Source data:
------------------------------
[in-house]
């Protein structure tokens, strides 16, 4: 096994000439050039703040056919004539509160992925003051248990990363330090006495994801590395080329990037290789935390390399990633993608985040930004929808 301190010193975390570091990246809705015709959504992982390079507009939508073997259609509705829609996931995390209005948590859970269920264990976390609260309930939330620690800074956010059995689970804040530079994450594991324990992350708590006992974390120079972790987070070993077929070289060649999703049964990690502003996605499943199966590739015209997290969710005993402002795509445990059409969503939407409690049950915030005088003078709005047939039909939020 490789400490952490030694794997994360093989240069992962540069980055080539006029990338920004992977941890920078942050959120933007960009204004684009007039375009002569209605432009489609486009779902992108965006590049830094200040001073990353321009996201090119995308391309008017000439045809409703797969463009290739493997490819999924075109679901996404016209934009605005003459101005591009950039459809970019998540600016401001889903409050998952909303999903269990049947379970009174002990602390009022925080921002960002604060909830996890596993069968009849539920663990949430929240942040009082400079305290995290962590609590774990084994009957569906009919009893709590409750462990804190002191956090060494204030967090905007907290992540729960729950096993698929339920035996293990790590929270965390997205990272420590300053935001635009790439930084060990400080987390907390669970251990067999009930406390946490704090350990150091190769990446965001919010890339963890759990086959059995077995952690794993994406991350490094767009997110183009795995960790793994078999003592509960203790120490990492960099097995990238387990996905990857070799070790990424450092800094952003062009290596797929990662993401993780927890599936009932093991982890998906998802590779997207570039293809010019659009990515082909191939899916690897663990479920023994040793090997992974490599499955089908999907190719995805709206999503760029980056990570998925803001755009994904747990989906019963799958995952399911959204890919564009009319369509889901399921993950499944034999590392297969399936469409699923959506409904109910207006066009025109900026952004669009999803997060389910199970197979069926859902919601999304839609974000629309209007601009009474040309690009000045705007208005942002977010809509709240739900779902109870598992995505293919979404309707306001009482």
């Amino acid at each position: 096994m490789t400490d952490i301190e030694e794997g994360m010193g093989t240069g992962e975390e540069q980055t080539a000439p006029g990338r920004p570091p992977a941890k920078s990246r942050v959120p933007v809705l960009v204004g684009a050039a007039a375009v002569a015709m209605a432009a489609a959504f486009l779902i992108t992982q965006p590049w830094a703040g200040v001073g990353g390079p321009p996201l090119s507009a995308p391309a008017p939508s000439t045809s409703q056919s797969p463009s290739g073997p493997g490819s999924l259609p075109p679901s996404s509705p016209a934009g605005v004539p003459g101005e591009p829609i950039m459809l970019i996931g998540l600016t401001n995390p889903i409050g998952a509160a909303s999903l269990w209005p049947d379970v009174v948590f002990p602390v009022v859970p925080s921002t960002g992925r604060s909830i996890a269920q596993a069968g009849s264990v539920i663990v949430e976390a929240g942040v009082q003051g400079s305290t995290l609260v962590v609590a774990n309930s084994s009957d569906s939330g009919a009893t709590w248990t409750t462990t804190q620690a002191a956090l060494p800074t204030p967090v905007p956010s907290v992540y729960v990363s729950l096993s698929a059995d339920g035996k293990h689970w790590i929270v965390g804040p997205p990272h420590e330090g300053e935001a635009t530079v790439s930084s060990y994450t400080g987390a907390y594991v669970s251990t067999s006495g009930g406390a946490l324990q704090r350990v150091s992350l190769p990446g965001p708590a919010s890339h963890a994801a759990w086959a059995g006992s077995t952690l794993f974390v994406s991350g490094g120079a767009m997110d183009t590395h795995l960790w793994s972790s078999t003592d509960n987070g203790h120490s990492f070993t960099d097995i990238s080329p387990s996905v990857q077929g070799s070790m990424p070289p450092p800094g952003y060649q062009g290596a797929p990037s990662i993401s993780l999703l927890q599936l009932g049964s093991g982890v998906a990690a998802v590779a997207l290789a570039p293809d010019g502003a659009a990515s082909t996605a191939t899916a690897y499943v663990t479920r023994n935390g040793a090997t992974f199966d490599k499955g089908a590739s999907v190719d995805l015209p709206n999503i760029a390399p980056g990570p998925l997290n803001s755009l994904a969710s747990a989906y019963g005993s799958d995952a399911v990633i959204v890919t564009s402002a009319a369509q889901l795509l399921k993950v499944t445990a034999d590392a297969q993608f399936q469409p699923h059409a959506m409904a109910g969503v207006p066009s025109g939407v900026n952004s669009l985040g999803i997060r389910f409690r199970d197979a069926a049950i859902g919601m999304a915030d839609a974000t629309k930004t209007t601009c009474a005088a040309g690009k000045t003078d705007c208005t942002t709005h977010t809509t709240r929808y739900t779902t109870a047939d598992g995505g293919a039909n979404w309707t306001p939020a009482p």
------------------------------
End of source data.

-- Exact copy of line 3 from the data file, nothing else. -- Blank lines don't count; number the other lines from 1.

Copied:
């Amino acid at each position: 096994m490789t400490d952490i301190e030694e794997g994360m010193g093989t240069g992962e975390e540069q980055t080539a000439p006029g990338r920004p570091p992977a941890k920078s990246r942050v959120p933007v809705l960009v204004g684009a050039a007039a375009v002569a015709m209605a432009a489609a959504f486009l779902i992108t992982q965006p590049w830094a703040g200040v001073g990353g390079p321009p996201l090119s507009a995308p391309a008017p939508s000439t045809s409703q056919s797969p463009s290739g073997p493997g490819s999924l259609p075109p679901s996404s509705p016209a934009g605005v004539p003459g101005e591009p829609i950039m459809l970019i996931g998540l600016t401001n995390p889903i409050g998952a509160a909303s999903l269990w209005p049947d379970v009174v948590f002990p602390v009022v859970p925080s921002t960002g992925r604060s909830i996890a269920q596993a069968g009849s264990v539920i663990v949430e976390a929240g942040v009082q003051g400079s305290t995290l609260v962590v609590a774990n309930s084994s009957d569906s939330g009919a009893t709590w248990t409750t462990t804190q620690a002191a956090l060494p800074t204030p967090v905007p956010s907290v992540y729960v990363s729950l096993s698929a059995d339920g035996k293990h689970w790590i929270v965390g804040p997205p990272h420590e330090g300053e935001a635009t530079v790439s930084s060990y994450t400080g987390a907390y594991v669970s251990t067999s006495g009930g406390a946490l324990q704090r350990v150091s992350l190769p990446g965001p708590a919010s890339h963890a994801a759990w086959a059995g006992s077995t952690l794993f974390v994406s991350g490094g120079a767009m997110d183009t590395h795995l960790w793994s972790s078999t003592d509960n987070g203790h120490s990492f070993t960099d097995i990238s080329p387990s996905v990857q077929g070799s070790m990424p070289p450092p800094g952003y060649q062009g290596a797929p990037s990662i993401s993780l999703l927890q599936l009932g049964s093991g982890v998906a990690a998802v590779a997207l290789a570039p293809d010019g502003a659009a990515s082909t996605a191939t899916a690897y499943v663990t479920r023994n935390g040793a090997t992974f199966d490599k499955g089908a590739s999907v190719d995805l015209p709206n999503i760029a390399p980056g990570p998925l997290n803001s755009l994904a969710s747990a989906y019963g005993s799958d995952a399911v990633i959204v890919t564009s402002a009319a369509q889901l795509l399921k993950v499944t445990a034999d590392a297969q993608f399936q469409p699923h059409a959506m409904a109910g969503v207006p066009s025109g939407v900026n952004s669009l985040g999803i997060r389910f409690r199970d197979a069926a049950i859902g919601m999304a915030d839609a974000t629309k930004t209007t601009c009474a005088a040309g690009k000045t003078d705007c208005t942002t709005h977010t809509t709240r929808y739900t779902t109870a047939d598992g995505g293919a039909n979404w309707t306001p939020a009482p």